The three questions

I seek some sort of truth in the forest. Not an answer, for there is none. Nor is truth just in the forest, but to seek it in the forest is best. It is everywhere, above the forest, below the forest, around the forest. I don't exactly ask the questions either, it's not like that.

When I am sitting near the ruined castle in the forest, I stalk the truth the way a hunter stalks an animal. My bungalow, is a small white modern building, a refuge of peace in my old age. I get the bicycle lamp from the press and look out the window. With a full moon the country lane outside my bungalow seems almost as bright as day. I put a flask of coffee, a couple of sandwiches, and my binoculars into a small rucksack, and close the door, and pedal off down the lane towards the village of Rathmoen. The lamp light flickers ahead, pale in the moonlight. My bicycle is an old sports machine with bent handlebars, that I have turned up. I enjoy cycling in the moonlight.

Thomas Flynne, the pub owner, is carrying whiskies to three men, when he sees Mulvey cycling by. He puts the drinks down,
"Mulvey is off to the forest again".

"Aren't we all", said Quinn. "I am always searching for money. God knows a farmer never has enough. Mulvey is fit though".

"He is fit", said Jenkins. "I saw him once in Palmerstown, cycling into Dublin. How old is he"?

Flynne stops taking packages of cigarettes from a carton, and looks over the counter. "Seventy. Biddy Stokes in the post office in Clane says he is seventy. So he must be. Collects his pension there. Never think it. Fit looking old devil".

Quinn shakes his head. "But what does he do in the forest, aside from looking at the sky? Why does he go there so often, alone"? I cycle by a line of bungalows and pass a horse stud. A row of horse boxes, clipped hedges, a large Georgian house at the end of a drive. I'm at the entrance to the forest, its five miles long and three wide. Exotic trees and shrubs had been planted over the centuries.I cycle to the ruined castle, bare, with ivy breaking through empty windows. It stands beside a lake, and further back there is a small protestant church in the woods. They still hold services there on Sunday. I look over the wall at the graveyard, and see the old gravestones standing in the moonlight. Odd, all those lives. What did those people do in life? I sit on a seat beside the lake the water a dark sheen in the moonlight. I think of my years at sea, the stars above the oceans, the water rushing past. What a strange mystery it all is? I look at the castle, at the parapets in the moonlight. It was built in the 1400s by the Elmer Family. The family prospered, decayed, and prospered again depending on which kings, or who was in power. The castle had been lived in until the 1930s. A mystery how chance effects people, but the ral mstery is the three questions. What am I, what is the universe, is there meaning?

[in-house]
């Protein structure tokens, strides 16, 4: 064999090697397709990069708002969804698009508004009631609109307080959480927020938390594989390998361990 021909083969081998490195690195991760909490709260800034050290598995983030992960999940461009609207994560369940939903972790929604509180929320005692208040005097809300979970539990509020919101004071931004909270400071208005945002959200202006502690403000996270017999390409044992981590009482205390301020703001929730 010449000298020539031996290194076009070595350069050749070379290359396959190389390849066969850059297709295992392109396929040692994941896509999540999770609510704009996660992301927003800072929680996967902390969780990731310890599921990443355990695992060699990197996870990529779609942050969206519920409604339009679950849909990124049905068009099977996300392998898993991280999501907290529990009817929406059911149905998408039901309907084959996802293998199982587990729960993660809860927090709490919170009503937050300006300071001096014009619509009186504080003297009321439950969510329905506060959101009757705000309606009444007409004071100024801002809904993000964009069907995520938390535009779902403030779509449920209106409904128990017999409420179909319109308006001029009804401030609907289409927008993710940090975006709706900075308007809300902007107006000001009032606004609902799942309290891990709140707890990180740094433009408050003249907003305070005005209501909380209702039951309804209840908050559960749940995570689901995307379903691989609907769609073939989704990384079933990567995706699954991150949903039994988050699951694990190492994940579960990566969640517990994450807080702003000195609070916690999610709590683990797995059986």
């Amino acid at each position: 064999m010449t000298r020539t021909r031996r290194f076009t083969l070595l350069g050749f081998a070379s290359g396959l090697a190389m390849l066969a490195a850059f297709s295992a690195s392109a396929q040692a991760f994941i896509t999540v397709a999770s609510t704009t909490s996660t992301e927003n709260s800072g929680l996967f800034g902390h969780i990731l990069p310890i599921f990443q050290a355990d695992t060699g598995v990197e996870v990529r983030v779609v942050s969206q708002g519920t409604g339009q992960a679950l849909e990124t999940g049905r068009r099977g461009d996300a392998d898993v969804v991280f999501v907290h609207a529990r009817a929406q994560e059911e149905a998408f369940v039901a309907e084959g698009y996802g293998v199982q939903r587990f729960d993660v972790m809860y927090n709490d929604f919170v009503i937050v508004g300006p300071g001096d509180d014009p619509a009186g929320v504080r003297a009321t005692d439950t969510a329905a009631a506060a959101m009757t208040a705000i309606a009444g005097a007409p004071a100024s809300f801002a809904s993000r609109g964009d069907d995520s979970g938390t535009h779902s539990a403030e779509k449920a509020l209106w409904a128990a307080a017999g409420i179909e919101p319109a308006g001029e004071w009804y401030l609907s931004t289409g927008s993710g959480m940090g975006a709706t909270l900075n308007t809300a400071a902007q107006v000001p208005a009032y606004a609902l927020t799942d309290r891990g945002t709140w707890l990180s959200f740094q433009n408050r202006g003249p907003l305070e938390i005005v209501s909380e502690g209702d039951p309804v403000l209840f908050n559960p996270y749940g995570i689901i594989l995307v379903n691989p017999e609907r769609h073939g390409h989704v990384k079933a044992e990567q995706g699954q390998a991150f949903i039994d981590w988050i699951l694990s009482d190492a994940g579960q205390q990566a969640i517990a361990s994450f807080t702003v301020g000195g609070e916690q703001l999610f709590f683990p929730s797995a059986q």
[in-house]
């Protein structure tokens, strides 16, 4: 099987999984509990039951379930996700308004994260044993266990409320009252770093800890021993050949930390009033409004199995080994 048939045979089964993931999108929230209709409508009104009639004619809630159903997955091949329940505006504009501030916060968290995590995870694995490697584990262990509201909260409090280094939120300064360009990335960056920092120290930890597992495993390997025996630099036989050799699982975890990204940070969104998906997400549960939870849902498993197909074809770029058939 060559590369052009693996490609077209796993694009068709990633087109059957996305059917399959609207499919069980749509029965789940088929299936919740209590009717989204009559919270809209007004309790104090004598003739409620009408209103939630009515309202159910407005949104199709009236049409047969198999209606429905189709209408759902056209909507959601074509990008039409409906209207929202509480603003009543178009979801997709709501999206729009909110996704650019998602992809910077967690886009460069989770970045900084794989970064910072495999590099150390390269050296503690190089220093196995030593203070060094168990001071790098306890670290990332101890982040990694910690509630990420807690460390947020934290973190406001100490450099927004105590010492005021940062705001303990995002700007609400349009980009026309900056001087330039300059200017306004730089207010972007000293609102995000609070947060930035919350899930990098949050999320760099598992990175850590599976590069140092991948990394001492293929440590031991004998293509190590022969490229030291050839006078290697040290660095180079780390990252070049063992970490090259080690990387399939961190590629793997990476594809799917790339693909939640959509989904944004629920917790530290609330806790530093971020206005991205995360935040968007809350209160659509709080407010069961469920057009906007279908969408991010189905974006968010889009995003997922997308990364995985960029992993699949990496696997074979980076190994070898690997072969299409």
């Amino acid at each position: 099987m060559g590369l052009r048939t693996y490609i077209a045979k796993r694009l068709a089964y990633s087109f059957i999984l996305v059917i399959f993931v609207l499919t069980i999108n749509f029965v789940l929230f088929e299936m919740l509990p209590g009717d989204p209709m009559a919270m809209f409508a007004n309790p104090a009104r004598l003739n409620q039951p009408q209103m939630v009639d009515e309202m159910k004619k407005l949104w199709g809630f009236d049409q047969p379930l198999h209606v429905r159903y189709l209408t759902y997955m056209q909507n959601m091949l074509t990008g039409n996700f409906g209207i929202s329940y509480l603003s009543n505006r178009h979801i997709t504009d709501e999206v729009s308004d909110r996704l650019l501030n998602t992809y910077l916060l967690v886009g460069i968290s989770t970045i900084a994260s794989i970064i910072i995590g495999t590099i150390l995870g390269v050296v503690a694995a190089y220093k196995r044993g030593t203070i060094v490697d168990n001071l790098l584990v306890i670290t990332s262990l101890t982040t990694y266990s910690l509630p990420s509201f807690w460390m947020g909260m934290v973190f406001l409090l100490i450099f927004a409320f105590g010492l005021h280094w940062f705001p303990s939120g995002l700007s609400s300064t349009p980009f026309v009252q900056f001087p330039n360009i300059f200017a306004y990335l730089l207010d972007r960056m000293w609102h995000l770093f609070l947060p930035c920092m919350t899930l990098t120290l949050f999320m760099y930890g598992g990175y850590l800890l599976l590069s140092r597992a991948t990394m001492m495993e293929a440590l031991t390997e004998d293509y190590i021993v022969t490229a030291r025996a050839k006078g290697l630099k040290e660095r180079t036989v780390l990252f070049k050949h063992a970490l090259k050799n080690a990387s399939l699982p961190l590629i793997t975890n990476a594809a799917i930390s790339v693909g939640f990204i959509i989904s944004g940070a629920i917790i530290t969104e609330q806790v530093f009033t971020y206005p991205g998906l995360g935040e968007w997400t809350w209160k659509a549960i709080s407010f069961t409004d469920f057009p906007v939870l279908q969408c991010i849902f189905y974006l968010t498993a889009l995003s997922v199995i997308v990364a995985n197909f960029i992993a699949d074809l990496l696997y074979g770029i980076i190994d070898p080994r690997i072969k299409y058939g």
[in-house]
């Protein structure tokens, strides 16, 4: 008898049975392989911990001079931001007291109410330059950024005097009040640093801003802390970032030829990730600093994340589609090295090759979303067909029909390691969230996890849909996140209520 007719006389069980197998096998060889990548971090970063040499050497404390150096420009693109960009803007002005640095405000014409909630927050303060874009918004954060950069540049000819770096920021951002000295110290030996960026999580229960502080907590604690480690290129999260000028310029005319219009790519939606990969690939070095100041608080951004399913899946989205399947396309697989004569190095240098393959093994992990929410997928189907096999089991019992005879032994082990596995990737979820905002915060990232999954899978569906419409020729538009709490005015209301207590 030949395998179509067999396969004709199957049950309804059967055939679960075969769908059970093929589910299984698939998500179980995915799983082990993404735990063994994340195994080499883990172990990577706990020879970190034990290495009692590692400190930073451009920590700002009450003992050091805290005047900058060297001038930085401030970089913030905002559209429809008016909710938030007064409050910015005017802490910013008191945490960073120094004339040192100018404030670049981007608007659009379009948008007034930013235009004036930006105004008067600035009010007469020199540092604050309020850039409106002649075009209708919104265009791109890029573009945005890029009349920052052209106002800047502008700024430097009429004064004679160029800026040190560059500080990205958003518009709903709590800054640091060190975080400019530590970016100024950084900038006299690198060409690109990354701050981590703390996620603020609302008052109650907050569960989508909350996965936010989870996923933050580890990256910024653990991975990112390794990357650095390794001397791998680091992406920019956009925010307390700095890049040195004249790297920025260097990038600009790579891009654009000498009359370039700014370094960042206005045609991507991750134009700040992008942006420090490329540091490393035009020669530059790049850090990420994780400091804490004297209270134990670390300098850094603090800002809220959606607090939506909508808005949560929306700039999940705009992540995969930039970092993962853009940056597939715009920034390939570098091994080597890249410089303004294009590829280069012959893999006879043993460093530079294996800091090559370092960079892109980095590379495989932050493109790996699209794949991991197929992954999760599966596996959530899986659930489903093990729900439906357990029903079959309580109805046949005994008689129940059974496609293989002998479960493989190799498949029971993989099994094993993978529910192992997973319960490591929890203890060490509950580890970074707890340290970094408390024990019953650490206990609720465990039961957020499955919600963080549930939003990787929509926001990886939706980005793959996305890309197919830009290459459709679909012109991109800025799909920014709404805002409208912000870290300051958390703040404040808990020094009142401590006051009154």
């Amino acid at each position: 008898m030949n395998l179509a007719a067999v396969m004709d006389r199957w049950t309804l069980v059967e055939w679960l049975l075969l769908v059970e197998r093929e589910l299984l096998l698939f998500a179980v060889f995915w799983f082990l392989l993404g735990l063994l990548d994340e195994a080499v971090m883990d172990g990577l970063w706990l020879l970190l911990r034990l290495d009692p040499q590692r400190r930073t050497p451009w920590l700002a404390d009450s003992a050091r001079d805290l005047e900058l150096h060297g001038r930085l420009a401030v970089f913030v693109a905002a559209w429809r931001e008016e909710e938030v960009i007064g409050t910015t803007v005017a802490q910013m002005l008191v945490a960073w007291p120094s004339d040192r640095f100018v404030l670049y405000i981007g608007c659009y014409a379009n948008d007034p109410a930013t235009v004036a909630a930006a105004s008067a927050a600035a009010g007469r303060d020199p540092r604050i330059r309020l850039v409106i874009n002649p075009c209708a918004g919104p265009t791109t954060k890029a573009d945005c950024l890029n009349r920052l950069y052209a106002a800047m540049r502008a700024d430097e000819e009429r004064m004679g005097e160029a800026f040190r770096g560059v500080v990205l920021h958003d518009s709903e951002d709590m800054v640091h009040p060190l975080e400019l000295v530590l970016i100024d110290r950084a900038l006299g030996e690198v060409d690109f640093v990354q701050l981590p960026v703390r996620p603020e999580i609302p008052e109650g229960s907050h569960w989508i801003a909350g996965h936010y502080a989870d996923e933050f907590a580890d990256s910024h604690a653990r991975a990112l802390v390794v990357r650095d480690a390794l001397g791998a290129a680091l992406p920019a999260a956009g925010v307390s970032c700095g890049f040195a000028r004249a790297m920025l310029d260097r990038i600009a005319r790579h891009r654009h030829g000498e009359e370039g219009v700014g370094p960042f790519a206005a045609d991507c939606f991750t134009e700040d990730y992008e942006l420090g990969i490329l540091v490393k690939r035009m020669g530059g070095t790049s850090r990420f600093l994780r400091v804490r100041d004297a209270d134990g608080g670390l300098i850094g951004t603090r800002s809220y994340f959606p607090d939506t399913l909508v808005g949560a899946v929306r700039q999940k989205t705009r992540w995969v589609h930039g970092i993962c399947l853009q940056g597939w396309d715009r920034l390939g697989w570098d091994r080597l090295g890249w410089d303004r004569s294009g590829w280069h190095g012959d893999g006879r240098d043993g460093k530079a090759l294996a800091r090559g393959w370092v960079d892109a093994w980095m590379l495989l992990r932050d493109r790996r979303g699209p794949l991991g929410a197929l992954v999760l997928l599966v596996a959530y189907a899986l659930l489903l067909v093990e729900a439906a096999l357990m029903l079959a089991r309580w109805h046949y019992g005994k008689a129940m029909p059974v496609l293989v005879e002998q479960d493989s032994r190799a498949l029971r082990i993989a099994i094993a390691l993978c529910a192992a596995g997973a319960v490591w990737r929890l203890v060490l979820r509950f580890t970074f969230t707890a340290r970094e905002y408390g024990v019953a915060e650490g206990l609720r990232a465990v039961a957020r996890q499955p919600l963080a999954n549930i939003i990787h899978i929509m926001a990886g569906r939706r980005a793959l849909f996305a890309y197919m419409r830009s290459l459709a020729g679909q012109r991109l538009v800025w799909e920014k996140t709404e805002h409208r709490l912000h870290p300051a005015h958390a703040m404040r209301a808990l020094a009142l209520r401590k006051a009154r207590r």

When I lived in Australia I joined an astronomical society. The members were knowledgeable, they knew about quasars, black holes, quantum theory, relativity, the big bang. But when I mentioned the three questions they shook their heads in puzzlement. To them, scientific facts were enough.

The doctor stood up to get a drink, but sat down again. "I have a friend in the police force. A detective. Looks more like a middle aged hippie than a policeman. Goes around Dublin pubs watching, listening. Blends in, but is checking for drugs etc. a terrible job, I think. He told me Mulvey cycles into Dublin sometimes and goes to Grogens pub, behind Powerscourt House, he has two whiskies, then goes to the cinema".

"they must know about him in Grogens", said Quinn.

"They know as little as we do. They have some fantastic tales, that he was a sailor, lived in Australia and was married to an Indian woman, that he lived in Norway and was married to a Norwegian woman. They say he became a bum when she left him, a bum in Oslo. He slept in hostels or on the street. The barman said he crossed the Sahara in a Land Rover".

They all laugh and Quinn says; "I suppose he has been to the bloody moon as well. Bloody nonsense. I heard he worked driving a forklift, in a London jam factory, since he was eighteen".
Jenkins nods. "That sounds like it. So he just worked in London".

The doctor shook his head. "Maybe, but he owns the bungalow, no mortgage. He must have saved money in his factory job".

The wooden café at the end of the lake opens only in summer. The lake waters looks dark and there are four swans in it. I take out my flask of coffee from the rucksack. I have sugar and milk in the coffee.